Ariel
."

"Right, sir. Do you wish me to notify Captain Thorne?"

Was Admiral Naismith often in the habit of springing surprise inspections? Well, not this time. "Yes, do. Tell them to make ready to break orbit."

"Only the
Ariel
?" Her brows rose.

"Yes, Lieutenant." This, in quite a perfect bored Betan drawl. He congratulated himself as she grew palpably prim. The undertone had suggested just the right hint of criticism of a breach of security, or manners, or both, to suppress further dangerous questions.

"Will do, Admiral."

"Naismith out." He cut the comm. She vanished in a haze of sparkles, and he let out a long breath. Admiral Naismith. Miles Naismith. He had to get used to responding to that name again, even in his sleep. Leave the Lord Vorkosigan part completely out of it, for now; it was difficult enough just being the Naismith half of the man. Drill. What is your name? Miles. Miles. Miles.

Lord Vorkosigan pretended to be Admiral Naismith. And so did he. What, after all, was the difference?

But what is your name really?
 

His vision darkened in a rush of despair, and rage. He blinked it back, controlling his breathing.
My name is what I will. And right now I will it to be Miles Naismith.
 

He exited the booth and strode down the concourse, short legs pumping, both riveting and repelling the sideways stares of startled strangers.
See Miles. See Miles run. See Miles get what he deserves.
He marched head-down, and no one got in his way.

He ducked into the personnel pod, a tiny four-man shuttle, as soon as the hatch seal sensors blinked green and the door dilated. He hit the keypad for it to close again behind him immediately. The pod was too little to maintain a grav field. He floated over the seats and pulled himself carefully down into the one beside the lone pilot, a man in Dendarii grey tech coveralls.

"All right. Let's go."

The pilot grinned and sketched him a salute as he strapped in. Otherwise appearing to be a sensible adult male, he had the same look on his face as the comm officer, Hereld; excited, breathless, watching eagerly, as if his passenger were about to pull treats from his pockets.

He glanced over his shoulder as the pod obediently broke free of the docking clamps and turned. They swooped away from the skin of the station into clear space. The traffic control patterns made a maze of colored lights on the navigation console, through which the pilot swiftly threaded them.

"Good to see you back, Admiral," said the pilot as soon as the tangle grew less thick. "What's happening?"

The edge of formality in the pilot's tone was reassuring. Just a comrade in arms, not one of the Dear Old Friends, or worse, Dear Old Lovers. He essayed an evasion. "When you need to know, you'll be told." He made his tone affable, but avoided names or ranks.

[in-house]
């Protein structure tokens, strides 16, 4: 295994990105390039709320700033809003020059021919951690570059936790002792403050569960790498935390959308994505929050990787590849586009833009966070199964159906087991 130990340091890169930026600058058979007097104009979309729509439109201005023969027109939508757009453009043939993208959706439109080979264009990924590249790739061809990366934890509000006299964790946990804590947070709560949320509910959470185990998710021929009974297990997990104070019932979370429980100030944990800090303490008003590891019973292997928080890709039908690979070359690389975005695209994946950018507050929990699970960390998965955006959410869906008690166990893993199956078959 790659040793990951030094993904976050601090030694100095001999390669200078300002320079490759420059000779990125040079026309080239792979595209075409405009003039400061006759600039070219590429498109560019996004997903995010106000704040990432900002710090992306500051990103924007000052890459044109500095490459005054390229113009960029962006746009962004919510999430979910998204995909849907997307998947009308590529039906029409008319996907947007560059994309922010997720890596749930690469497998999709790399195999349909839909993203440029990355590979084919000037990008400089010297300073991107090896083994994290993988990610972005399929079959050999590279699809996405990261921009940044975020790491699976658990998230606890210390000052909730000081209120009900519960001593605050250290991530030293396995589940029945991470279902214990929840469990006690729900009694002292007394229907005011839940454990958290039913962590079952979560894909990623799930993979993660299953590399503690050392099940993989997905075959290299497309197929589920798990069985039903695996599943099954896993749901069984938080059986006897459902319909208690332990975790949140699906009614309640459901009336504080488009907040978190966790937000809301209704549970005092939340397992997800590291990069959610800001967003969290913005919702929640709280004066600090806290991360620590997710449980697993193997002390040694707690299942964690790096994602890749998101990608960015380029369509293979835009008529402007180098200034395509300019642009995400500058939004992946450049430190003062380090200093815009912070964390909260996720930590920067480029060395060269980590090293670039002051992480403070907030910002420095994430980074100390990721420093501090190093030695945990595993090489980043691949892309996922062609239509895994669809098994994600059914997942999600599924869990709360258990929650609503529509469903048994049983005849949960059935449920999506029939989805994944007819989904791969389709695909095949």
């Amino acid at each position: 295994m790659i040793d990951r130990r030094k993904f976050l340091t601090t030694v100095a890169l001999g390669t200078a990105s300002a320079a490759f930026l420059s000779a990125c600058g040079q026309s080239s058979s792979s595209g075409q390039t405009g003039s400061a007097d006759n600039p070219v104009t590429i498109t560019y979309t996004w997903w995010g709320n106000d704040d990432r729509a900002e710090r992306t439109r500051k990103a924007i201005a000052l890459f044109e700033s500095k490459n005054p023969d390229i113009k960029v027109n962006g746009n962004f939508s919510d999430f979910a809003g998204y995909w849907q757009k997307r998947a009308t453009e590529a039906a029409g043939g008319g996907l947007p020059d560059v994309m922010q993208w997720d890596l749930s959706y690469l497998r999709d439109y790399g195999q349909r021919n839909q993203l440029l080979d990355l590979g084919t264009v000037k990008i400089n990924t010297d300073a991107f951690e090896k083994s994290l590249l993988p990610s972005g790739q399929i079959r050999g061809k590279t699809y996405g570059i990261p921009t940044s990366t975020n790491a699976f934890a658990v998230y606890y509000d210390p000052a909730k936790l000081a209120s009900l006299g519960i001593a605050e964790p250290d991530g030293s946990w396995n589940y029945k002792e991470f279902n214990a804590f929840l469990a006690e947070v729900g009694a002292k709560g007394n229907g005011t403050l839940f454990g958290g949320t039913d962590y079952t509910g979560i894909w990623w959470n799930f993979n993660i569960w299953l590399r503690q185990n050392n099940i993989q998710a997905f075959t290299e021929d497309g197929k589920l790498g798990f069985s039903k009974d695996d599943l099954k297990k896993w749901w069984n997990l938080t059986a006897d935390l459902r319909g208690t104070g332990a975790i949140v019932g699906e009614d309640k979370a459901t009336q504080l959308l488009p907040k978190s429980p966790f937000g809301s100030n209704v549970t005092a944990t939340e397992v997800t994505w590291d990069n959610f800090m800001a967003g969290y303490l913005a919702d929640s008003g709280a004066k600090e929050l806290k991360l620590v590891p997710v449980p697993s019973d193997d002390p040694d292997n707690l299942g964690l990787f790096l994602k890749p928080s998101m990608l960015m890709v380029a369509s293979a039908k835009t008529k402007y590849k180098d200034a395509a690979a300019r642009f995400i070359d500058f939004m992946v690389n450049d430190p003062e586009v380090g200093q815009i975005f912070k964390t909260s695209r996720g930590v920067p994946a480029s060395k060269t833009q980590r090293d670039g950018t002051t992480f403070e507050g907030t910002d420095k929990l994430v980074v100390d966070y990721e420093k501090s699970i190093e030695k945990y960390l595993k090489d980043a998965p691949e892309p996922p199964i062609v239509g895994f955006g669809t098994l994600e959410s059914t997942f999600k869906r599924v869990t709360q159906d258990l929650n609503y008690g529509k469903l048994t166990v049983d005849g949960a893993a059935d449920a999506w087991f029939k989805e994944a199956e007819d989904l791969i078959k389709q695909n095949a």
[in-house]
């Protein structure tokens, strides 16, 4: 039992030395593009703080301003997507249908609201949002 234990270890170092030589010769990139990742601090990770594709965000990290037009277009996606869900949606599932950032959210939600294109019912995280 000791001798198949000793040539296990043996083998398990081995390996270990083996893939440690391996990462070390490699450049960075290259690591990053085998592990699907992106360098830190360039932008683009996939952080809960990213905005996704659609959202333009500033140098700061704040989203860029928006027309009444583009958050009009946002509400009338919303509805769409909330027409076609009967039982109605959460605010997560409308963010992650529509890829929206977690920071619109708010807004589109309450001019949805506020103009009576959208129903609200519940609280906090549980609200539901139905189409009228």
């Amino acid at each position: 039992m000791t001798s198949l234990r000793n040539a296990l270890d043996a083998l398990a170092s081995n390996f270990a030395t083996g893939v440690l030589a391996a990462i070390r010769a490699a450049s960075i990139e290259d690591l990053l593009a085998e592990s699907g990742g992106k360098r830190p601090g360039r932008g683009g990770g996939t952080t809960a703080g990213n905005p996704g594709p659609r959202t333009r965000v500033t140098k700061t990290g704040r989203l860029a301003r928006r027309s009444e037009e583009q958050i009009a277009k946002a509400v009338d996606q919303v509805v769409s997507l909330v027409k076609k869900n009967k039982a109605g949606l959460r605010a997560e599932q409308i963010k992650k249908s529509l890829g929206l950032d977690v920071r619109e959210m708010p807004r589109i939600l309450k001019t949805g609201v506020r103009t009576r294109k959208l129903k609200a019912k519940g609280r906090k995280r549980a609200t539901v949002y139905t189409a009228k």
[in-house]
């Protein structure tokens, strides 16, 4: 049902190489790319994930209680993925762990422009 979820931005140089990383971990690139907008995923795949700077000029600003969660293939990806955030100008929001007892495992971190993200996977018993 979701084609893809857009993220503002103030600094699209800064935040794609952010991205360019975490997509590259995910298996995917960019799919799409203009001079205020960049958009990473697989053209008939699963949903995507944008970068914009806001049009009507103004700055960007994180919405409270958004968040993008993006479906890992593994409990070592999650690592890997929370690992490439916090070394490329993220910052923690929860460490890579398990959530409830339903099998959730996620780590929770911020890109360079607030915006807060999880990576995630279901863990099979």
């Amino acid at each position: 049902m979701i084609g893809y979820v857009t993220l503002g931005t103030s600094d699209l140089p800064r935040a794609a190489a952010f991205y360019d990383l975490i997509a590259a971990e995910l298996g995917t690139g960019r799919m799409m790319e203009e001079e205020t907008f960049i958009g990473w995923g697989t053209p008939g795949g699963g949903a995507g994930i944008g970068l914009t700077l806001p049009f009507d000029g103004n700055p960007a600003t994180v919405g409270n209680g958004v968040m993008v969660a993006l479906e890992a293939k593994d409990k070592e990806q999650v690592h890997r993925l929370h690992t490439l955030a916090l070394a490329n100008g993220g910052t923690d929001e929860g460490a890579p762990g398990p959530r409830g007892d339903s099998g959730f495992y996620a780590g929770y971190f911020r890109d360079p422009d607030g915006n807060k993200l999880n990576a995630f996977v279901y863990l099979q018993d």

The pilot vented an intrigued "
Hm
," and smirked, apparently contented.

He settled back with a tight smile. The huge transfer station fell away silently behind them, shrinking into a mad child's toy, then into a few glints of light. "Excuse me. I'm a little tired." He settled down further into his seat and closed his eyes. "Wake me up when we dock, if I fall asleep."

"Yes, sir," said the pilot respectfully. "You look like you could use it."

He acknowledged this with a tired wave of his hand, and pretended to doze.

He could always tell, instantly, when someone he met thought they were facing "Naismith." They all had that same stupid hyper-alert
glow
in their faces. They weren't all worshipful; he'd met some of Naismith's enemies once, but worshipful or homicidal, they reacted. As if they suddenly switched on, and became ten times more alive than ever before. How the hell did he do it? Make people light up like that? Granted, Naismith was a goddamn hyperactive, but how did he make it so freaking contagious?

Strangers who met him as himself did not greet
him
like that. They were blank and courteous, or blank and rude, or just blank, closed and indifferent. Covertly uncomfortable with his slight deformities, and his obviously abnormal four-foot-nine-inch height. Wary.

His resentment boiled up behind his eyes like sinus pain. All this bloody hero-worship, or whatever it was. All for Naismith.
For Naismith, and not for me . . . never for me. . . .
 

He stifled a twinge of dread, knowing what he was about to face. Bel Thorne, the
Ariel
's captain, would be another one. Friend, officer, fellow Betan, yes, a tough test, well enough. But Thorne also knew of the existence of the clone, from that chaotic encounter two years ago on Earth. They had never met face to face. But a mistake that another Dendarii might dismiss in confusion could trigger in Thorne the suspicion, the wild surmise. . . .

Even
that
distinction Naismith had stolen from him. The mercenary admiral, publicly and falsely, now claimed to be a clone himself. A superior cover, concealing his other identity, his other life.
You have two lives,
he thought to his absent enemy.
I have none. I'm the real clone, damn it. Couldn't I have even that uniqueness? Did you have to take it all?
 

No. Keep his thoughts positive. He could handle Thorne. As long as he could avoid the terrifying Quinn, the bodyguard, the lover, Quinn. He
had
met Quinn face to face on Earth, and fooled her once, for a whole morning. Not twice, he didn't think. But Quinn was with the real Miles Naismith, stuck like glue; he was safe from her. No old lovers this trip.

He'd never had a lover, not yet. It was perhaps not quite fair to blame Naismith for that as well. For the first twenty years of his life he had been in effect a prisoner, though he hadn't always realized it. For the last two . . . the last two years had been one continuous disaster, he decided bitterly. This was his last chance. He refused to think beyond. No more. This had to be made to work.

The pilot stirred, beside him, and he slitted open his eyes as the deceleration pressed him against his seat straps. They were coming up on the
Ariel
. It grew from a dot to a model to a ship. The Illyrican-built light cruiser carried a crew of twenty, plus room for supercargo and a commando squad. Heavily powered for its size, an energy profile typical of warships. It looked swift, almost rakish. A good courier ship; a good ship to run like hell in. Perfect. Despite his black mood, his lips curled up, as he studied that ship.
Now I take, and you give, Naismith.
 

The pilot, clearly quite conscious that he was conveying his admiral, brought the personnel pod into its docking clamps with a bare click, neat and smooth as humanly possible. "Shall I wait, sir?"

BOOK: Mirror dance